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Former Prime Minister Takeo Miki Dead At 81

November 14, 1988

TOKYO (AP) _ Former Prime Minister Takeo Miki, who was in the peace camp when it was unpopular in the 1930s and worked to keep monied interests from exerting undue influence in politics, died today of acute heart failure. He was 81.

Miki, hospitalized since June 1986 when he suffered a cerebral hemorrhage, died this morning at Mitsui Memorial Hospital, his aides said.

″Mr. Miki was a politician who consistently carried out his work with integrity before, during and after World War II,″ Prime Minister Noboru Takeshita said in a television interview. ″His creed toward political ethics was a strong leadership ideal.″

Miki served in the House of Representatives for a record 51 consecutive years beginning in 1937, and was prime minister from 1974 to 1976.

Eishiro Saito, chairman of the powerful Federation of Economic Organizations (Keidanren), said in a statement that Miki was a ″walking dictionary″ of modern Japanese politics.

″His death comes at a time when the issue of trust in politics is being asked now,″ Saito added, referring to a stock scandal now rocking Japanese politics that involved scores of politicians and political aides who made huge profits by selling unlisted shares in a real estate firm before they were offered to the public.

Miki had a long-standing reputation as a pacifist he earned by speaking out against the possibility of war with the United States in 1938, at a time when militarists were ascendant in government and such sentiments were suppressed.

Throughout his career, he fought for political reforms, most prominently when he was the compromise choice for leadership of the Liberal Democratic Party and the premiership after the 1974 crisis caused by the resignation of Prime Minister Kakuei Tanaka.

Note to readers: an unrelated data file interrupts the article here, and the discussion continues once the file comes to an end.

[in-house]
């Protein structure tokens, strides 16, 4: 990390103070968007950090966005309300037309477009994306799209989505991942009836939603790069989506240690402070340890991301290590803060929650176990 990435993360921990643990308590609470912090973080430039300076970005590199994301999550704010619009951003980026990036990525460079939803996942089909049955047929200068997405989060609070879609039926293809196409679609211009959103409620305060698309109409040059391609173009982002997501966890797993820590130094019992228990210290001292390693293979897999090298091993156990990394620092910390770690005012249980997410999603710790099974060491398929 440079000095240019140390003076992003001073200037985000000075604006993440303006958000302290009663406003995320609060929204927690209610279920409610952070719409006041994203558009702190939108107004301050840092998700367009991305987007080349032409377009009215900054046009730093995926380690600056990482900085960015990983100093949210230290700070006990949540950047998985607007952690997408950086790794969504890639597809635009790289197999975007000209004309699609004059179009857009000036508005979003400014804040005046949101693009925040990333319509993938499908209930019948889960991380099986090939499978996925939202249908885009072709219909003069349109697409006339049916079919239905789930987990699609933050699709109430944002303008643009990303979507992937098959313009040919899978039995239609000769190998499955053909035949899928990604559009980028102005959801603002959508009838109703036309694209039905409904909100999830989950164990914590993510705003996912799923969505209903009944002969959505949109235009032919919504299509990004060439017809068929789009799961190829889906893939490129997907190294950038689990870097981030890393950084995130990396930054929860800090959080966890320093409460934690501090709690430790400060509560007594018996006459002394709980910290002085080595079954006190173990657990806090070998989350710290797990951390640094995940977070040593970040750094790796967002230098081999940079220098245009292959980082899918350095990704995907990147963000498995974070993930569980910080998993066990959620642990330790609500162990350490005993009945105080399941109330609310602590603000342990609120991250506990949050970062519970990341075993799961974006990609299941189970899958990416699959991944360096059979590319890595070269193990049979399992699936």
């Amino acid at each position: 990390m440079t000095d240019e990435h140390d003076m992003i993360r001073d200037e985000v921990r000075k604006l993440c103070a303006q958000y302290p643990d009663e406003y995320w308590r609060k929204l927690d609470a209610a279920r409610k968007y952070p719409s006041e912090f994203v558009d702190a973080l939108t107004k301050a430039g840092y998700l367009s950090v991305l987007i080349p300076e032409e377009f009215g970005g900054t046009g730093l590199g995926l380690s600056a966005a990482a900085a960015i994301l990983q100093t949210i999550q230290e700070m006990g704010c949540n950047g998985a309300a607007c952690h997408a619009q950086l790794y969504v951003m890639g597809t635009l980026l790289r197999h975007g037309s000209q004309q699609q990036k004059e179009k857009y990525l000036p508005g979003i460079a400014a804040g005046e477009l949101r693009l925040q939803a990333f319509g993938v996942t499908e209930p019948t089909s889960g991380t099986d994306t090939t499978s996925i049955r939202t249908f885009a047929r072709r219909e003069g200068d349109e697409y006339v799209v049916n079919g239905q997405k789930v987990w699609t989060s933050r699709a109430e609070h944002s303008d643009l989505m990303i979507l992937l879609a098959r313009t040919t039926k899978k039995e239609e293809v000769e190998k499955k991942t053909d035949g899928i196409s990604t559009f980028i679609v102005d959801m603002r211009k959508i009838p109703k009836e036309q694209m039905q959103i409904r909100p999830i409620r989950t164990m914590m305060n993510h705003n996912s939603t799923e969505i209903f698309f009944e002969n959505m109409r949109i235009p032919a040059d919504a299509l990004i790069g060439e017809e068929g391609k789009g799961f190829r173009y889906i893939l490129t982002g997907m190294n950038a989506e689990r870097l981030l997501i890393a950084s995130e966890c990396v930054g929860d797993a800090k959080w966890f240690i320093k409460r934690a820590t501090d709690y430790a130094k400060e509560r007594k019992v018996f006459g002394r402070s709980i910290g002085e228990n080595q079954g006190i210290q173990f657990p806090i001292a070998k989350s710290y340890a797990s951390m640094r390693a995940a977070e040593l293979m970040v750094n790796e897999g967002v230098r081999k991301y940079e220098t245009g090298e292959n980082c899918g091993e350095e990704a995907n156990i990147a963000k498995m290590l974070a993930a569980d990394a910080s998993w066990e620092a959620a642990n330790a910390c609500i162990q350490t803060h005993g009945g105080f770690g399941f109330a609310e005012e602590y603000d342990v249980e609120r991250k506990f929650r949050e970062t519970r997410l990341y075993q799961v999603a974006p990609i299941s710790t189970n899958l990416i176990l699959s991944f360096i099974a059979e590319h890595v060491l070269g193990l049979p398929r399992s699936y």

Tanaka had resigned over burgeoning financial scandals and public criticism of the party’s ″money politics.″

Miki’s selection was largely intended to refurbish the party’s tainted image because he was a stern foe within the party of Tanaka-style politics and he had the least ties to vested business interests.

He did not earn favor with all in the party, and he was once called ″the man closest to the opposition camp″ by Yasuhiro Nakasone, a political rival who later became prime minister.

While premier, Miki faced such major problems as the recession triggered by the 1973 ″oil shock″ and the so-called Lockheed scandal.

In February 1976, a U.S. Senate subcommittee disclosed multimillion-dollar payments allegedly made by the U.S.-based Lockheed Corp. to Japanese business and government figures to promote sales of its aircraft in Japan.

Miki vigorously pursued the investigation, and Tanaka eventually was tried and convicted for taking a bribe. Tanaka, who has since suffered a stroke and has appeals before the courts, has not gone to prison.

Miki’s campaign split the Liberal Democrats into pro- and anti-Miki camps, which campaigned separately for the House of Representatives elections in December 1976. The Liberal Democrats fell seven seats short of the 256 neeeded for a majority and had to enlist eight independents for a fragile majority.

Miki resigned to accept responsibility for the poor showing but retained his seat until the end.

A native of the southern island of Shikoku, where he was born March 17, 1907, Miki studied at the University of California at Berkeley and at Meiji University in Japan.

His major government positions included minister of international trade and industry in 1965-66 and foreign minister in 1966-67.

Miki is survived by his wife Mutsuko, two sons and one daughter. Buddhist funeral services will be held Thursday at the Zojoji Temple in Tokyo.

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